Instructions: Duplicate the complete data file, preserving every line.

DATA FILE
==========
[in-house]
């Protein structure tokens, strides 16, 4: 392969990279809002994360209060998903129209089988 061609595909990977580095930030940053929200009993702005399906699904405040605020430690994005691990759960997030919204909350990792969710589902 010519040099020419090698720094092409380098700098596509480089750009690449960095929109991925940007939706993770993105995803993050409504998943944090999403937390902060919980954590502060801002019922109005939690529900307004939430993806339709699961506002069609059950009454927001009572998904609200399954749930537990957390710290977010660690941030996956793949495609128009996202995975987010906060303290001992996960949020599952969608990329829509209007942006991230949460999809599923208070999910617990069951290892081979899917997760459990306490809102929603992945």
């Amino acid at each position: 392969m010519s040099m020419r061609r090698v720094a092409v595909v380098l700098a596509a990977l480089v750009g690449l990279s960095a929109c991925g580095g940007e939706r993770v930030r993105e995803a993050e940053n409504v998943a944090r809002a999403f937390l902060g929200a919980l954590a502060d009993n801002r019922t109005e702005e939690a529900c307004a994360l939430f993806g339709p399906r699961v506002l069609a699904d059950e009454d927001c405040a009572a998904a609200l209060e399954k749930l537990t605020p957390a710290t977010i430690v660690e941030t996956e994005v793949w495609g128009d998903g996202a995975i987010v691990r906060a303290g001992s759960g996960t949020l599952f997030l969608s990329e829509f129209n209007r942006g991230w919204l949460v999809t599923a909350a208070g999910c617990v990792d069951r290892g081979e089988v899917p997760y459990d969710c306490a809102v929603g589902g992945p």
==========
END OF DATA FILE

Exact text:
[in-house]
């Protein structure tokens, strides 16, 4: 392969990279809002994360209060998903129209089988 061609595909990977580095930030940053929200009993702005399906699904405040605020430690994005691990759960997030919204909350990792969710589902 010519040099020419090698720094092409380098700098596509480089750009690449960095929109991925940007939706993770993105995803993050409504998943944090999403937390902060919980954590502060801002019922109005939690529900307004939430993806339709699961506002069609059950009454927001009572998904609200399954749930537990957390710290977010660690941030996956793949495609128009996202995975987010906060303290001992996960949020599952969608990329829509209007942006991230949460999809599923208070999910617990069951290892081979899917997760459990306490809102929603992945």
């Amino acid at each position: 392969m010519s040099m020419r061609r090698v720094a092409v595909v380098l700098a596509a990977l480089v750009g690449l990279s960095a929109c991925g580095g940007e939706r993770v930030r993105e995803a993050e940053n409504v998943a944090r809002a999403f937390l902060g929200a919980l954590a502060d009993n801002r019922t109005e702005e939690a529900c307004a994360l939430f993806g339709p399906r699961v506002l069609a699904d059950e009454d927001c405040a009572a998904a609200l209060e399954k749930l537990t605020p957390a710290t977010i430690v660690e941030t996956e994005v793949w495609g128009d998903g996202a995975i987010v691990r906060a303290g001992s759960g996960t949020l599952f997030l969608s990329e829509f129209n209007r942006g991230w919204l949460v999809t599923a909350a208070g999910c617990v990792d069951r290892g081979e089988v899917p997760y459990d969710c306490a809102v929603g589902g992945p």